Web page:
Sunscreen for Powerful Protection

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It has been a long winter and the summer sun is finally out to play. Sure, having a sun-kissed glow can look great (unless Edward Cullen’s look is the goal), but increased sun exposure can cause painful sunburns, speed up the skin’s aging process [1], and basically cause a major “situation.”Plus, don't forget that unprotected exposure to the sun’s ultraviolet radiation can dramatically increase chances of melanoma (skin cancer) [2].

So what’s the best way to avoid the sizzle? Sunscreen saves the day.

SPFun - The Takeaway

To prevent sun damage, daily application of sunscreen is highly recommended. One study shows that regular use of an SPF 15 sunscreen can reduce the lifetime incidence of skin cancer by 78%! [1] And sunscreen isn’t only good for the skin- it turns out frequent sunscreen users have better attitudes, stronger social influence, and more self-efficacy [4].

Sun protection is a case where both quantity and quality matter. For ultimate defense, implement these suggested safe sunning techniques:

  1. Sunscreen should be applied to dry skin about 30 minutes before going outside, but each application typically lasts about two hours, so reapply throughout the day. (Waterproof sunscreen only lasts about 80 minutes.)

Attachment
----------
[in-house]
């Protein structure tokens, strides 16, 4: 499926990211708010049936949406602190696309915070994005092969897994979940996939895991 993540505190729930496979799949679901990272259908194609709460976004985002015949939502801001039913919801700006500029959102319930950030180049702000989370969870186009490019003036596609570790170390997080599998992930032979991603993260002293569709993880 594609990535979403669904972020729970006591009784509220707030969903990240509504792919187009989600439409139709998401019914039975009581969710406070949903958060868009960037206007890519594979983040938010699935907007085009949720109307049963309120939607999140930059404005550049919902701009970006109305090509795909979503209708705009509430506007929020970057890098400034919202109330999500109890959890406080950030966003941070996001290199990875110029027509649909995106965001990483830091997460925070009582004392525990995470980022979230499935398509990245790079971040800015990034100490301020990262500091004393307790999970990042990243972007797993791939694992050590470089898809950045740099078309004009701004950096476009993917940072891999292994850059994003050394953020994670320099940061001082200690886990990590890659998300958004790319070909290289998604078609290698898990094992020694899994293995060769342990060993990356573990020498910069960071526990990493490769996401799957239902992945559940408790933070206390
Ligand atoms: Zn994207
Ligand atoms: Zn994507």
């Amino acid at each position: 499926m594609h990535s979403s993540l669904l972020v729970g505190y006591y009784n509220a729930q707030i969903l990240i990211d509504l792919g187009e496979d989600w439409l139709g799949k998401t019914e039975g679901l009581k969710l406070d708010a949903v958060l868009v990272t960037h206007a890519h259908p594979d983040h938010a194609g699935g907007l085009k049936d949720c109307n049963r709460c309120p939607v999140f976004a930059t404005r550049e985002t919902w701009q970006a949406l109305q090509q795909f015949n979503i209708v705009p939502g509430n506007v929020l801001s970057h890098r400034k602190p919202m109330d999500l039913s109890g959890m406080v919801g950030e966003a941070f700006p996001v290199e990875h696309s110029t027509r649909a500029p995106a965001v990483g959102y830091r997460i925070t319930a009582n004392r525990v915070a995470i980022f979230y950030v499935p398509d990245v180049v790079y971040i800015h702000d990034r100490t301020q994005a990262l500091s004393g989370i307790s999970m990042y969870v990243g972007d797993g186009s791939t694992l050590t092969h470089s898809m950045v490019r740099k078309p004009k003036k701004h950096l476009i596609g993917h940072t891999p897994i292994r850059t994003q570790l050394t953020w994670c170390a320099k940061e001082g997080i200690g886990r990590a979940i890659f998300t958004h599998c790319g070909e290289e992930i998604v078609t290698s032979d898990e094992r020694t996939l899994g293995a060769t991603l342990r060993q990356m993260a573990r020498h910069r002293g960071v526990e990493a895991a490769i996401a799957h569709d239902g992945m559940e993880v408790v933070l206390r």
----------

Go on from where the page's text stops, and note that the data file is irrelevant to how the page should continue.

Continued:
2. Pay special attention to the face, ears, arms, and other exposed parts of the body- apply liberally for maximum protection.
  3. As a general rule of thumb, SPF 30 for the body and SPF 15 for lips are the go-to numbers for effective sun protection.
  4. Apply colored sunscreen to exposed areas of the body. (Blue may be the most effective, especially when worn with a loincloth and strings of beads.)

Although frequent and liberal application of sunscreen helps protect the skin, its use does not provide a free pass for unrestricted, intentional sun exposure. Just be sure to sun responsibly!

The Tip

Apply sunscreen frequently and liberally throughout the day to prevent sun damage and decrease chances of skin cancer.

Updated November 2011

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Works Cited

  1. Risk reduction for nonmelanoma skin cancer with childhood sunscreen use. Stern, R.S., Weinstein, M.C., Baker, S.G. Archives of Dermatology, 1986 May; 122(5): 537-545.
  2. Melanoma risk in relation to use of sunscreen or other sun protection methods. Lazovich D, Isaksson Vogel R, Berwick R, et al. Epidemiology & Community Heath, University of Minnesota, MN. Cancer Epidemiology, Biomarkers & Prevention, 2001 Oct 20.
  3. Risk reduction for nonmelanoma skin cancer with childhood sunscreen use. Stern, R.S., Weinstein, M.C., Baker, S.G. Archives of Dermatology, 1986 May; 122(5): 537-545.
  4. Motives of Belgian Adolescents for Using Sunscreen: The Role of Action Plans. De Vries, H., Mesters, I., Riet, J., et al. Department of Health Education, Maastricht University, the Netherlands. Cancer, Epidemiology, Biomarkers & Prevention, 2006 Jul; 15(7): 1360-1366.

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